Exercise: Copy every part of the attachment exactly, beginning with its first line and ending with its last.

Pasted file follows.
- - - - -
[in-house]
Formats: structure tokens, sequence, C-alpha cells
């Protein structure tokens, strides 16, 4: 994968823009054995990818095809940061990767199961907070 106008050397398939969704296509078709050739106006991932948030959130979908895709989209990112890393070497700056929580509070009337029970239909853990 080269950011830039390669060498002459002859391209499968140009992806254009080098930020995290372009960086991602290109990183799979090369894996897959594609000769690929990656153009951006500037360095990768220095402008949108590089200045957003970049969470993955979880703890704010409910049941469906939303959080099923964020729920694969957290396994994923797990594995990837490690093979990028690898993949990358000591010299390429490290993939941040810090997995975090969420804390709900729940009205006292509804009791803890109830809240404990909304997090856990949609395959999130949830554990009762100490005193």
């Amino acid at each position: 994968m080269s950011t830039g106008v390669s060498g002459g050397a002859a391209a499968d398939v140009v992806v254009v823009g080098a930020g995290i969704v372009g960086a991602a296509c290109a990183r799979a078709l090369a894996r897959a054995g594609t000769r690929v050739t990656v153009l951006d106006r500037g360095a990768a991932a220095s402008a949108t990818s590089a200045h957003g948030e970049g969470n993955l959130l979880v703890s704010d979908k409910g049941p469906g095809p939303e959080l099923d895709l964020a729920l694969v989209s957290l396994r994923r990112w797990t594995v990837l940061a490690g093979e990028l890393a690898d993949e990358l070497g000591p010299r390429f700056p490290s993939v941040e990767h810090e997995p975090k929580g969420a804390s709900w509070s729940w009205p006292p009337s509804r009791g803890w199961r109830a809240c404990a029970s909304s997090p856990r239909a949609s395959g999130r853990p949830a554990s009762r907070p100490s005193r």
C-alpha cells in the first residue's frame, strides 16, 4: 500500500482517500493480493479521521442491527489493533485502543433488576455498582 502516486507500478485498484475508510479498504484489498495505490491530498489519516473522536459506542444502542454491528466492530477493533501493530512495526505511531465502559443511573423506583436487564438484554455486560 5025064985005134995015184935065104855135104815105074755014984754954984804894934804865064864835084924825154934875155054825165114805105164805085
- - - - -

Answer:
[in-house]
Formats: structure tokens, sequence, C-alpha cells
């Protein structure tokens, strides 16, 4: 994968823009054995990818095809940061990767199961907070 106008050397398939969704296509078709050739106006991932948030959130979908895709989209990112890393070497700056929580509070009337029970239909853990 080269950011830039390669060498002459002859391209499968140009992806254009080098930020995290372009960086991602290109990183799979090369894996897959594609000769690929990656153009951006500037360095990768220095402008949108590089200045957003970049969470993955979880703890704010409910049941469906939303959080099923964020729920694969957290396994994923797990594995990837490690093979990028690898993949990358000591010299390429490290993939941040810090997995975090969420804390709900729940009205006292509804009791803890109830809240404990909304997090856990949609395959999130949830554990009762100490005193």
């Amino acid at each position: 994968m080269s950011t830039g106008v390669s060498g002459g050397a002859a391209a499968d398939v140009v992806v254009v823009g080098a930020g995290i969704v372009g960086a991602a296509c290109a990183r799979a078709l090369a894996r897959a054995g594609t000769r690929v050739t990656v153009l951006d106006r500037g360095a990768a991932a220095s402008a949108t990818s590089a200045h957003g948030e970049g969470n993955l959130l979880v703890s704010d979908k409910g049941p469906g095809p939303e959080l099923d895709l964020a729920l694969v989209s957290l396994r994923r990112w797990t594995v990837l940061a490690g093979e990028l890393a690898d993949e990358l070497g000591p010299r390429f700056p490290s993939v941040e990767h810090e997995p975090k929580g969420a804390s709900w509070s729940w009205p006292p009337s509804r009791g803890w199961r109830a809240c404990a029970s909304s997090p856990r239909a949609s395959g999130r853990p949830a554990s009762r907070p100490s005193r």
C-alpha cells in the first residue's frame, strides 16, 4: 500500500482517500493480493479521521442491527489493533485502543433488576455498582 502516486507500478485498484475508510479498504484489498495505490491530498489519516473522536459506542444502542454491528466492530477493533501493530512495526505511531465502559443511573423506583436487564438484554455486560 5025064985005134995015184935065104855135104815105074755014984754954984804894934804865064864835084924825154934875155054825165114805105164805085